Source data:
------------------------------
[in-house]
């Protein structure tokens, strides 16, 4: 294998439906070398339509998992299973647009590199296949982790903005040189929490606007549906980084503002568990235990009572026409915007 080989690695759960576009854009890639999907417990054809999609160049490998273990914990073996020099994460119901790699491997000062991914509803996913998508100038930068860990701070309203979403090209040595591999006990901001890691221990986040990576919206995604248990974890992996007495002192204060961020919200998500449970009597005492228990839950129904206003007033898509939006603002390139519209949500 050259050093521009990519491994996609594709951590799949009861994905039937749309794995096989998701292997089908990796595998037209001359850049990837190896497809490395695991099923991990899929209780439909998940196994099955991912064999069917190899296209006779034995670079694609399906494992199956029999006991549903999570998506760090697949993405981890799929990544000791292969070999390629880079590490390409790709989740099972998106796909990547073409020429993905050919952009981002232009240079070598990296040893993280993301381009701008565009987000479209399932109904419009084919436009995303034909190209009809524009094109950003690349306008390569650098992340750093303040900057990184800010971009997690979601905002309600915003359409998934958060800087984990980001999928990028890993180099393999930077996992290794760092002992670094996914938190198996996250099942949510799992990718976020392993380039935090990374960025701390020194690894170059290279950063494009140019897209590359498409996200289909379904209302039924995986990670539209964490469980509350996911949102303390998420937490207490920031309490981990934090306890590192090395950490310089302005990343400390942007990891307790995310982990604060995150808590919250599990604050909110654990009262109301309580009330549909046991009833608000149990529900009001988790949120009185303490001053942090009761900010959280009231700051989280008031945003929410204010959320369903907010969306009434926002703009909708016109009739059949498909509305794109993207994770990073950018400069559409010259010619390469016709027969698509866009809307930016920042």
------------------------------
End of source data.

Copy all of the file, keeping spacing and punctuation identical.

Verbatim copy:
[in-house]
């Protein structure tokens, strides 16, 4: 294998439906070398339509998992299973647009590199296949982790903005040189929490606007549906980084503002568990235990009572026409915007 080989690695759960576009854009890639999907417990054809999609160049490998273990914990073996020099994460119901790699491997000062991914509803996913998508100038930068860990701070309203979403090209040595591999006990901001890691221990986040990576919206995604248990974890992996007495002192204060961020919200998500449970009597005492228990839950129904206003007033898509939006603002390139519209949500 050259050093521009990519491994996609594709951590799949009861994905039937749309794995096989998701292997089908990796595998037209001359850049990837190896497809490395695991099923991990899929209780439909998940196994099955991912064999069917190899296209006779034995670079694609399906494992199956029999006991549903999570998506760090697949993405981890799929990544000791292969070999390629880079590490390409790709989740099972998106796909990547073409020429993905050919952009981002232009240079070598990296040893993280993301381009701008565009987000479209399932109904419009084919436009995303034909190209009809524009094109950003690349306008390569650098992340750093303040900057990184800010971009997690979601905002309600915003359409998934958060800087984990980001999928990028890993180099393999930077996992290794760092002992670094996914938190198996996250099942949510799992990718976020392993380039935090990374960025701390020194690894170059290279950063494009140019897209590359498409996200289909379904209302039924995986990670539209964490469980509350996911949102303390998420937490207490920031309490981990934090306890590192090395950490310089302005990343400390942007990891307790995310982990604060995150808590919250599990604050909110654990009262109301309580009330549909046991009833608000149990529900009001988790949120009185303490001053942090009761900010959280009231700051989280008031945003929410204010959320369903907010969306009434926002703009909708016109009739059949498909509305794109993207994770990073950018400069559409010259010619390469016709027969698509866009809307930016920042």